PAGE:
(i) Ontario law governed both the contractual relationship and arbitration to resolve their disputes. Voith argued that section 7 of Ontario’s Arbitration Act, 1991, SO 1991, c 17 provides that the court may refuse to stay proceedings when not all of the parties have agreed to arbitration and to avoid multiple proceedings;
(ii) Corner Brook and Factory Mutual is not a party to either agreement to arbitrate and it would be inefficient to argue their case in court and arbitrate the action in warranty. The action in warranty could only be arbitrated if/once Voith was found liable to Corner Brook and Factory Mutual; and,
(iii) risk of contradictory judgments.
Valmet Ltd., as Co-Defendant with Voith, argued that SGS’ presence was required to arrive at a complete solution in the litigation.
In brief reasons, Moore J. dismissed Voith’s arguments. He held that a choice of governing law did not determine choice of forum. He referred first to article 3132 of the Civil Code of Québec, CQLR c CCQ-1991 (“C.C.Q.”) which provides that the law of the court seized of the matter governs procedure. Referring next to Title III of Québec’s Code of Civil Procedure, CQLR c C-25.01 (“C.C.P.”), entitled “Jurisdiction of Courts”, articles 29-74 C.C.P., Moore J. added that “[j]urisdiction is a matter of procedure”. Moore J. concluded that the jurisdiction of the Superior Court of Québec in the case before him was determined by the law of Québec.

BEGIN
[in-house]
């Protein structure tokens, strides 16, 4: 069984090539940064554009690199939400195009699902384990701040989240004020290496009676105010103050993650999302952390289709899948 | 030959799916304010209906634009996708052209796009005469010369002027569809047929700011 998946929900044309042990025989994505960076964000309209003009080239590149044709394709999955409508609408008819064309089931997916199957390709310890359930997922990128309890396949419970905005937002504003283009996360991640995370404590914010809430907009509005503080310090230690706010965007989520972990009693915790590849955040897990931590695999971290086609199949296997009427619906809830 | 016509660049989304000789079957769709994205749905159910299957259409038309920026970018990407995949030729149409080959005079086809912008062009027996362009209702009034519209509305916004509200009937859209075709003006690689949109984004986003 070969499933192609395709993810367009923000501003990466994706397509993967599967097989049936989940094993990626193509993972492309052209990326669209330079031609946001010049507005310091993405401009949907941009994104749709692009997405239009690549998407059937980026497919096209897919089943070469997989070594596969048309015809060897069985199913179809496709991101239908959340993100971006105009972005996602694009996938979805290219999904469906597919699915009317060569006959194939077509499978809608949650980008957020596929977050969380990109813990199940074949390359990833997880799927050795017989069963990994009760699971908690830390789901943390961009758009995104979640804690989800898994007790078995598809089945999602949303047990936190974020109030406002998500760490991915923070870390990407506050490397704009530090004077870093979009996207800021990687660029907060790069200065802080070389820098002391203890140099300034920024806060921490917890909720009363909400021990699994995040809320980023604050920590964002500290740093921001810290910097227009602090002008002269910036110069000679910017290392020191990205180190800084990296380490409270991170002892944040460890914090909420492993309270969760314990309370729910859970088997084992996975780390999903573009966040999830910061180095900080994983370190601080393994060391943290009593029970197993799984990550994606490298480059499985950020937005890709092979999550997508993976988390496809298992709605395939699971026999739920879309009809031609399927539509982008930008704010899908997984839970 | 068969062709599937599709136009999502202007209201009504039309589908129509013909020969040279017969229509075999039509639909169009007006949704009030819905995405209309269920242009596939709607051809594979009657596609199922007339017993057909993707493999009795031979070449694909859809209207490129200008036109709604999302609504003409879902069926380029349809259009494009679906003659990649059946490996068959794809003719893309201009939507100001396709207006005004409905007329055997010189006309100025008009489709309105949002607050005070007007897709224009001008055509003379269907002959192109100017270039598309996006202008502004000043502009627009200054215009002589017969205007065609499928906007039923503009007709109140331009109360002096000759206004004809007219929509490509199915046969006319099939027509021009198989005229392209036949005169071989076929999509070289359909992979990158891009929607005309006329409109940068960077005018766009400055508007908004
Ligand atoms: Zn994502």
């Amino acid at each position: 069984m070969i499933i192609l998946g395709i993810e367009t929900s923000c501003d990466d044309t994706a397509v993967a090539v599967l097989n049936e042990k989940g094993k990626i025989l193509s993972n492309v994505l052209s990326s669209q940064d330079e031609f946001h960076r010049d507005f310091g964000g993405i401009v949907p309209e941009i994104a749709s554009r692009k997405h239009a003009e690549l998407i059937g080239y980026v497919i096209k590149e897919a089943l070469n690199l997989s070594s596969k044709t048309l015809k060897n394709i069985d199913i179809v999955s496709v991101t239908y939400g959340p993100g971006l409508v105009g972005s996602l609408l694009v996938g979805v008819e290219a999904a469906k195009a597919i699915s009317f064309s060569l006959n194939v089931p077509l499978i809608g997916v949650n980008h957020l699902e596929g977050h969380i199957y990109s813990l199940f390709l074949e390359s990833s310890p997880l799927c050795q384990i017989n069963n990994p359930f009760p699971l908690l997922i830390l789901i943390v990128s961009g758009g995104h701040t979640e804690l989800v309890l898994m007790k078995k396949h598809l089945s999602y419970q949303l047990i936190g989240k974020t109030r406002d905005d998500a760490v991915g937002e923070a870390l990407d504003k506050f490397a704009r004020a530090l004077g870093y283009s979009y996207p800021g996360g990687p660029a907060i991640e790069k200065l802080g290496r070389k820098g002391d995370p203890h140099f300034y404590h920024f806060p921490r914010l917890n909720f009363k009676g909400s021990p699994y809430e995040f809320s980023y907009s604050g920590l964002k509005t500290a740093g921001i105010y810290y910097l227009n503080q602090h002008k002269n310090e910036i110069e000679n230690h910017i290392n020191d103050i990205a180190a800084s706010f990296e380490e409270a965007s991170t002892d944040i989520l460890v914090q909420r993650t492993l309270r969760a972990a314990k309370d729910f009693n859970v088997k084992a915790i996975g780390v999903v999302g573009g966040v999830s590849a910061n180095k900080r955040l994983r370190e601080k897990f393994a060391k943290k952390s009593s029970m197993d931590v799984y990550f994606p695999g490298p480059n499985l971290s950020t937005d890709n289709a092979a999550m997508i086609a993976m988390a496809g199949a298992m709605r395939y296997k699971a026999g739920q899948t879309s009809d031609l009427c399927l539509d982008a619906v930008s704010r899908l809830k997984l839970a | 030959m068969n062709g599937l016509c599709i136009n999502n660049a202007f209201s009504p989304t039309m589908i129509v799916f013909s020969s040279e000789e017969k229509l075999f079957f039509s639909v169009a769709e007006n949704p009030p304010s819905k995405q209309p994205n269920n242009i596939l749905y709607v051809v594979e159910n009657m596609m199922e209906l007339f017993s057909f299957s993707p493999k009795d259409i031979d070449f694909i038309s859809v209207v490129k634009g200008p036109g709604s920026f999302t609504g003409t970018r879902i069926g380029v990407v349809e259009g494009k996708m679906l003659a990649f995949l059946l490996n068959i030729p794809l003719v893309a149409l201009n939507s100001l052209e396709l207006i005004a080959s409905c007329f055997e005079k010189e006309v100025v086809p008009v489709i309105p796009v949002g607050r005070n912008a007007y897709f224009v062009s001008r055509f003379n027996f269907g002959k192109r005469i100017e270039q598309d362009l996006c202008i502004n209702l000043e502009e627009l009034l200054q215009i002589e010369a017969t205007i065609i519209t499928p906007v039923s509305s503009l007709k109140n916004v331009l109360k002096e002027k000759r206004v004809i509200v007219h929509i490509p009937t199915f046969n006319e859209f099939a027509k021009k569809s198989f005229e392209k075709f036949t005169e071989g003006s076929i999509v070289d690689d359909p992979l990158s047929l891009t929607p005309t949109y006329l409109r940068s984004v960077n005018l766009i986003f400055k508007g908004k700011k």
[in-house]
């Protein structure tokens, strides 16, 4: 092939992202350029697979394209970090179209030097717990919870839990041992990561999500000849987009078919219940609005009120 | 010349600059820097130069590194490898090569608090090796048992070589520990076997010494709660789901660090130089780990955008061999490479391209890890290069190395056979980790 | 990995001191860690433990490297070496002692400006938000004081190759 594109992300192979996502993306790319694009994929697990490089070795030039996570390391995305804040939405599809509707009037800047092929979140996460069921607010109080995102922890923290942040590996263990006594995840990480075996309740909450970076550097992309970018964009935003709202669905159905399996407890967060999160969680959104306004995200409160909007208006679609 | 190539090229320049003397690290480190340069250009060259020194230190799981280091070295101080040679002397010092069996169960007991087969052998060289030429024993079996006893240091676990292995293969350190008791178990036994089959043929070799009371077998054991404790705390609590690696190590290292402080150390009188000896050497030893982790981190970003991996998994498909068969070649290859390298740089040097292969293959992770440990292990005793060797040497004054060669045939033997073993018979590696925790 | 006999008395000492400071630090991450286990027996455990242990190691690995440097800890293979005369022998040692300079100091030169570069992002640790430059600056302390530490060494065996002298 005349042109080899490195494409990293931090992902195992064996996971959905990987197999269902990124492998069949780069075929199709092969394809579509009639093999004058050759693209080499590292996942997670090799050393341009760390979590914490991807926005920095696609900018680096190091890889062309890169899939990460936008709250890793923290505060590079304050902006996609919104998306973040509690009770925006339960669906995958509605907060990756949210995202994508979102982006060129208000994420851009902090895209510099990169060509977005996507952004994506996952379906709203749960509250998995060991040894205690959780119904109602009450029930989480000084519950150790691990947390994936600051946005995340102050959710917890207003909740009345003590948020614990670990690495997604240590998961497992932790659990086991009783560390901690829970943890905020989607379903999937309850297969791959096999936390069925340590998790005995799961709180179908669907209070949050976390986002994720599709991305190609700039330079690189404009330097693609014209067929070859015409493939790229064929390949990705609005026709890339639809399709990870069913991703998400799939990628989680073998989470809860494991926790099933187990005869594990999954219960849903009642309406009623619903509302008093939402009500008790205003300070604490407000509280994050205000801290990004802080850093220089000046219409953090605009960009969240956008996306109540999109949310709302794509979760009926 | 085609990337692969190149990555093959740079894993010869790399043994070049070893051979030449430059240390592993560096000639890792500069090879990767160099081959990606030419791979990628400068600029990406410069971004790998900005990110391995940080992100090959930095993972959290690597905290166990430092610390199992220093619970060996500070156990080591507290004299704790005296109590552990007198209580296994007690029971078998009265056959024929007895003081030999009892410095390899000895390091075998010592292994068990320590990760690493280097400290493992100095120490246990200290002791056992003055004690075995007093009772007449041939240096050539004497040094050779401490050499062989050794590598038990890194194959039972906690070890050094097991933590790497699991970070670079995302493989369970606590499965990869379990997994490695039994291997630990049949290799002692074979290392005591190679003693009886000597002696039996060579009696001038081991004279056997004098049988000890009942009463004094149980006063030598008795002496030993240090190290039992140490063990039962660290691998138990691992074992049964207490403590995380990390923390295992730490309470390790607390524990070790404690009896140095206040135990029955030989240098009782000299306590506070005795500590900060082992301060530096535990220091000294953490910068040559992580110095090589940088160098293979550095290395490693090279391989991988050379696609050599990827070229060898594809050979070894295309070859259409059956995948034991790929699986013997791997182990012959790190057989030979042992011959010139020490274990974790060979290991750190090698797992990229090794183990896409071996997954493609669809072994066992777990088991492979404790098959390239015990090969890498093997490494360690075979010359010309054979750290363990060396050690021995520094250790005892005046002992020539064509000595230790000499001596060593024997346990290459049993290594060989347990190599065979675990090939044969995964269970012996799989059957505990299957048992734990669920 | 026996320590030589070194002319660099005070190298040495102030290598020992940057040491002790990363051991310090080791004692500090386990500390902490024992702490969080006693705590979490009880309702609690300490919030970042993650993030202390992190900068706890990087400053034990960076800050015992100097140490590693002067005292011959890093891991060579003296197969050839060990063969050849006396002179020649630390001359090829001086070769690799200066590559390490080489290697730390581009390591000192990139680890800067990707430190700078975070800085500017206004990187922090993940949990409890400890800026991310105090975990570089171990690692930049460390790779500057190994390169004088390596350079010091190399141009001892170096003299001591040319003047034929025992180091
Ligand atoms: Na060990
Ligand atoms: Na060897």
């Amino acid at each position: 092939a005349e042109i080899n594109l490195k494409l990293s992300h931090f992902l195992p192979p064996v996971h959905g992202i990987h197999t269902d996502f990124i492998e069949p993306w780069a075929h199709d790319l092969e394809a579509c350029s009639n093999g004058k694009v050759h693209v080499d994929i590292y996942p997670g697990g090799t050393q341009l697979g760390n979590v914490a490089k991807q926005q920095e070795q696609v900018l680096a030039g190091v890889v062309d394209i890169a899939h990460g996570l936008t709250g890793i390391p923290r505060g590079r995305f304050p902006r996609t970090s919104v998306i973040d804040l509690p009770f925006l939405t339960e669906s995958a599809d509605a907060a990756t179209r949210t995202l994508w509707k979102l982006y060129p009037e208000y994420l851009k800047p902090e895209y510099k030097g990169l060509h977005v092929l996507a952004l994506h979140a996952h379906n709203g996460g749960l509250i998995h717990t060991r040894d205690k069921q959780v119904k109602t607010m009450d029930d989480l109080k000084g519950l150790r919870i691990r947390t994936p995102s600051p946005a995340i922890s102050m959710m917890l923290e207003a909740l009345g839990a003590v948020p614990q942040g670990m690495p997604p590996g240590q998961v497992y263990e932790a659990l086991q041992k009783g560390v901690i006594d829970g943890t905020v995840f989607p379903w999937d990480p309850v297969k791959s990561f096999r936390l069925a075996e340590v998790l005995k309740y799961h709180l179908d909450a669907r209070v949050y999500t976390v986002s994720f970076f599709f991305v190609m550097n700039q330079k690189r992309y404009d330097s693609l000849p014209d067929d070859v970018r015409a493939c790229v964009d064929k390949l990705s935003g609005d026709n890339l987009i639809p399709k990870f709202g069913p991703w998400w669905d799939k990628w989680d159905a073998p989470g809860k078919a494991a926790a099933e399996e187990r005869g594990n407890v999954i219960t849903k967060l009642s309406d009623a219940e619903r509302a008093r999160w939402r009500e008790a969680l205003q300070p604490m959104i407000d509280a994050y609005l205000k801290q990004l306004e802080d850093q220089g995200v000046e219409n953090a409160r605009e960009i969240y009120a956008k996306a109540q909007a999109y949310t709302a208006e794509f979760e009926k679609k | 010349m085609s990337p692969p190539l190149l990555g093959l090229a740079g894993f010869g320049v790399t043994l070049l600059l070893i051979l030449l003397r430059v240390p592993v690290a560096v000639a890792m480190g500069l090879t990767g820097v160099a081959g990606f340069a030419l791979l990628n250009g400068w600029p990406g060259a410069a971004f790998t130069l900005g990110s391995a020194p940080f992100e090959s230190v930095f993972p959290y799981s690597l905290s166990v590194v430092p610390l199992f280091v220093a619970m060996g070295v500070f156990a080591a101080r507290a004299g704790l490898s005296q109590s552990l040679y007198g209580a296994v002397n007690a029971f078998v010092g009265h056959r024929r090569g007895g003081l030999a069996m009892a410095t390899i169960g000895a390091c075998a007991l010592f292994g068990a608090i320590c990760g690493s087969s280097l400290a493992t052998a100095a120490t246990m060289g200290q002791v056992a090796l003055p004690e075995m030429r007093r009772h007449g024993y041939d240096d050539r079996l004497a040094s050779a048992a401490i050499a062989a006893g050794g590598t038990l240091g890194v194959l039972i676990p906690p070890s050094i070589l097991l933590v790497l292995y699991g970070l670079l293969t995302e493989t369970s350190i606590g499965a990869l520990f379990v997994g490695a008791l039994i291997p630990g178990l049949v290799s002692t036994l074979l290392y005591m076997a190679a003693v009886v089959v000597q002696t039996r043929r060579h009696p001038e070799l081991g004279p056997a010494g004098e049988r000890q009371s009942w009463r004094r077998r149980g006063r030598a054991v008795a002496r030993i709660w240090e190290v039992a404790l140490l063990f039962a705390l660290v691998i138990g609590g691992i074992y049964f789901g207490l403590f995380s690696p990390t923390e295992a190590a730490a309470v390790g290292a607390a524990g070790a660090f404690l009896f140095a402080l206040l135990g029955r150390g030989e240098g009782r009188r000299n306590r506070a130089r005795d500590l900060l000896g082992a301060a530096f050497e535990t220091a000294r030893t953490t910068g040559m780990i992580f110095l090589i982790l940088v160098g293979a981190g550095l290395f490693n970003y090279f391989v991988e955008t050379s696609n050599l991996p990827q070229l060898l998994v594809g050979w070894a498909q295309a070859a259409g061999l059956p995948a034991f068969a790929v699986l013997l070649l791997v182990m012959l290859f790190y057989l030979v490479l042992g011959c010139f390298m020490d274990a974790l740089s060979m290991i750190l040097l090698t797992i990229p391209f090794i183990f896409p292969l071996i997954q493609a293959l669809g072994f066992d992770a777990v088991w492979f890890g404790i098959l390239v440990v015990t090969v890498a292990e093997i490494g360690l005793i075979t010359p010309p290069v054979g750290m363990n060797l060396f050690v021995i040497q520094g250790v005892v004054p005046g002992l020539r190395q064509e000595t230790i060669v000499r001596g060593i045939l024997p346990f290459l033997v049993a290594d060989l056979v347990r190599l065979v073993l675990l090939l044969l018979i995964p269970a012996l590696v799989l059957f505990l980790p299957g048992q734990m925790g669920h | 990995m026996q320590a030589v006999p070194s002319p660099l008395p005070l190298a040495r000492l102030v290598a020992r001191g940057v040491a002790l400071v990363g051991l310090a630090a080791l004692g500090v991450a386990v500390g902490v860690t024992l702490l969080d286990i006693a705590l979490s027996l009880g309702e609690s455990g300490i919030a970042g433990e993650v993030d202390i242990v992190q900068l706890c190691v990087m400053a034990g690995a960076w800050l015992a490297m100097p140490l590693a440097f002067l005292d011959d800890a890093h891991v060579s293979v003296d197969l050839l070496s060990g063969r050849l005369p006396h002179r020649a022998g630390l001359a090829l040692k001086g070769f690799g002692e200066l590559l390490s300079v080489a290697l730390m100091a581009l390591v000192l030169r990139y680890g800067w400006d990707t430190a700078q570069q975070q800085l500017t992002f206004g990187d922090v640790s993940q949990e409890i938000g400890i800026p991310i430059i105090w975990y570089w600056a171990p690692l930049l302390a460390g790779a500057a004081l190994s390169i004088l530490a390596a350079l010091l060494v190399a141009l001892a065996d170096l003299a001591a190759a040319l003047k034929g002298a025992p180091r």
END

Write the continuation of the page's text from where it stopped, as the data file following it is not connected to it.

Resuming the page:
The Supreme Court of Canada in GreCon Dimter Inc. v. J. R. Normand Inc., 2005 SCC 46 (CanLII),  2 SCR 401 para. 46 had recognized the choice made in Québec procedure to decline jurisdiction where a choice of forum clause indicated a clear intention to remove jurisdiction from the Québec courts including actions in warranty under article 3148 C.C.Q.
Moore J. declined deciding which of the terms and conditions governed but held that “both choice of forum clauses are clearly drafted in mandatory terms (“shall”) that refer any disputes to arbitration”. As a result of the application of Québec law governing procedure and jurisdiction, Moore J. declined jurisdiction over the action in warranty governed by either of the agreements to arbitrate and dismissed Voith’s declaration of intervention against SGS.
urbitral note – First, for three (3) other Arbitration Matters notes on decisions referring to/applying GreCon Dimter Inc. v. J. R. Normand Inc., 2005 SCC 46 (CanLII),  2 SCR 401 in the context of arbitration, see: